|MISSIONS TO MARS|
December 2, 1999
The Mars Polar Lander is the next in a series of missions to Mars conducted by American scientists. In the past, some missions sought orbital photography or climate analysis. Others, such as the Mars Pathfinder, actually landed on the red planet. The timeline below provides a look at the previous eight missions.
Launch Date: November 28, 1964
The Mariner 4 -- equipped with a television camera, solar plasma probe and other gear -- gave scientists their first glimpse of Mars at close range, erasing earlier theories that civilization might have once existed on the red planet. The spacecraft gathered images and data from a fly-by distance of 10,000 km, without actually landing on the surface.
MARINER 6 & 7
Scientists designed the Mariners 6 and 7 to explore the equator and southern hemisphere of Mars. This mission -- another fly-by -- revealed cratered deserts, collapsed ridges and other geologic features of the planet.
Launch Date: May 30, 1969
Mariner 9 became the first spacecraft to orbit another planet. For a year, the spacecraft circled Mars, photographing the planet's surface and analyzing the surrounding atmosphere. Photographs from Mariner 9 revealed gigantic volcanoes and canyons across the planet. Scientists also found signs of ancient riverbeds in Mars' dry landscape.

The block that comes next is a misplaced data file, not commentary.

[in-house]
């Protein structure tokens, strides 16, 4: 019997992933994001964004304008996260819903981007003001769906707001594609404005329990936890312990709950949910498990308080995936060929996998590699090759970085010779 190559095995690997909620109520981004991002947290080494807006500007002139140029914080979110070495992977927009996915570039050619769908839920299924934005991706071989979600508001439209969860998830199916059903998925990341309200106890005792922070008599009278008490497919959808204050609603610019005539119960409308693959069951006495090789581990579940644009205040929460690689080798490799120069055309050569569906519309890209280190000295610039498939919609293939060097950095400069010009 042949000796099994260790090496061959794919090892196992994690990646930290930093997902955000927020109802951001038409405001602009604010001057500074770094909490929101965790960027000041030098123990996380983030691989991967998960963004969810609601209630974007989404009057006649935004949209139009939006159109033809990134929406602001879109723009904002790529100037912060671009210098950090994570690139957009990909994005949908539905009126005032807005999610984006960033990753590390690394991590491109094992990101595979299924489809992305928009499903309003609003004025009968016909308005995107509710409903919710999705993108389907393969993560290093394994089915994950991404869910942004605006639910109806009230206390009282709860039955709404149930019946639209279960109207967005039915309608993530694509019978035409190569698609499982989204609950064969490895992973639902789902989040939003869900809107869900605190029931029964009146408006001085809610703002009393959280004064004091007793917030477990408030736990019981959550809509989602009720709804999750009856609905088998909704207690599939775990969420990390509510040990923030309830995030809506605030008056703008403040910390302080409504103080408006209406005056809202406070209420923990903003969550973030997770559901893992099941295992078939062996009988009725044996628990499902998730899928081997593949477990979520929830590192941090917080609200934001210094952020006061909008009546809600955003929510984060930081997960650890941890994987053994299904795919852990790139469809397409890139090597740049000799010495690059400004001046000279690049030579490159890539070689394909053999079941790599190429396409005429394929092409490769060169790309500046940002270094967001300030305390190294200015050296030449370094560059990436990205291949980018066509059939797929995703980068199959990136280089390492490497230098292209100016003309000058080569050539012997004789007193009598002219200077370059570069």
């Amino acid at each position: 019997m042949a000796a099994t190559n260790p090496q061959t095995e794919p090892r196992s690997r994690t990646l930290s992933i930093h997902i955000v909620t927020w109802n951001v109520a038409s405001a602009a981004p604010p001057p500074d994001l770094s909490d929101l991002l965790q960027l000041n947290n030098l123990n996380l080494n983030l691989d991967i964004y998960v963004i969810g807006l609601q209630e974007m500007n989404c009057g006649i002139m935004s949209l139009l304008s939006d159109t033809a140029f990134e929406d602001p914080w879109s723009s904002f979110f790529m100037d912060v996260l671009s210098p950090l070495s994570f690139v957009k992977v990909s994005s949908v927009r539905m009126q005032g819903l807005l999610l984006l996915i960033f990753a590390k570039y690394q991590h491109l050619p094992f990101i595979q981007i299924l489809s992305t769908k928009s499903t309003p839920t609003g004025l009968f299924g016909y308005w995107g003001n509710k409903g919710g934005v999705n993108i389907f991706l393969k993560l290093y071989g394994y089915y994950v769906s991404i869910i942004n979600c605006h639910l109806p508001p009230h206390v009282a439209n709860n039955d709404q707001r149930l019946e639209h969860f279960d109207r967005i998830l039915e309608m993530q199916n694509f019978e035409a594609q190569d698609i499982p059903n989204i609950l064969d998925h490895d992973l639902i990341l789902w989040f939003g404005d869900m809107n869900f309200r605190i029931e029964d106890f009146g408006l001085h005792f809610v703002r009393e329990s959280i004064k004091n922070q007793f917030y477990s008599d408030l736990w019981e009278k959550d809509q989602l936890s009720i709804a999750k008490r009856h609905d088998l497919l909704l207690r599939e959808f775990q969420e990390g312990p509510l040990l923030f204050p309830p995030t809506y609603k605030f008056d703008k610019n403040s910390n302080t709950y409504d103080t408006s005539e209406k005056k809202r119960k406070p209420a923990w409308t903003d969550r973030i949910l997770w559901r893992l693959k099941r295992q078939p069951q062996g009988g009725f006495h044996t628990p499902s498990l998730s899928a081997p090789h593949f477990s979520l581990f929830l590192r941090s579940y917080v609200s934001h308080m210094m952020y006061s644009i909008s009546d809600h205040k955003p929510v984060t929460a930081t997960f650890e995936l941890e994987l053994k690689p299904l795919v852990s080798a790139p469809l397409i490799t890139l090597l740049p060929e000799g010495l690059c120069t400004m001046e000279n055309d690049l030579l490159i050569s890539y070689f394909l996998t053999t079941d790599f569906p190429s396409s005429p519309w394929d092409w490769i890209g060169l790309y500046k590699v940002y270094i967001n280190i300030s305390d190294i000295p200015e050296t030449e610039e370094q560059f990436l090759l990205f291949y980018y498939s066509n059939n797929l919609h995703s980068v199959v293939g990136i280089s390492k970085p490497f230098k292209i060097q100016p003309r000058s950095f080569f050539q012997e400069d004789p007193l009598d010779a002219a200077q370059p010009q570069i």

VIKING 1 & 2
With Mariner 9's findings, scientists wanted to know whether life had ever existed on the red planet. In 1975, they sent their first robotic spacecraft to land on Mars, called Viking 1. Three weeks later, they sent a partner spacecraft called Viking 2. The Vikings were known as "landers" and recorded the seasonal changes on Mars from a low-lying volcanic region. They also gave scientists their first images from the planet's surface.
Launch Date: September 25, 1992
The Mars Observer was the first mission launched to Mars since the Viking orbiter landing 17 years earlier. The Mars Observer would again orbit the planet -- instead of landing -- to map the surface and monitor the atmosphere during a full Martian year. Two days before entering the orbit of Mars, however, scientists lost contact with the spacecraft. The reason why is still unknown.
MARS GLOBAL SURVEYOR
Launch Date: November 7, 1996
Delayed another four years after the Mars Observer failure, scientists launched the Mars Global Surveyor. This spacecraft arrived successfully and gathered data regarding the planet's surface features, atmosphere and magnetic properties. The Mars Global Surveyor will become a communications satellite to relay information back to earth from future "landers."
Launch Date: December 4, 1996
The Mars Pathfinder Mission was launched in late 1996 to study the Martian atmosphere, weather and geology for future missions to Mars. The mission generated large amounts of public attention as the Pathfinder sent back spectacular images of the surface from its Sojourner Rover, a wheeled remote vehicle.
MARS CLIMATE ORBITER
Launch Date: December 11, 1998
The Mars Climate Orbiter -- designed for another atmospheric study -- entered the Martian orbit about 9 ½ months after launch. But, like the Mars Observer, this spacecraft was soon lost too. A peer review points to the mixing of English and metric units in critical spacecraft operation calculations. The Mars Climate Orbiter was not able to maneuver properly with the wrong numbers.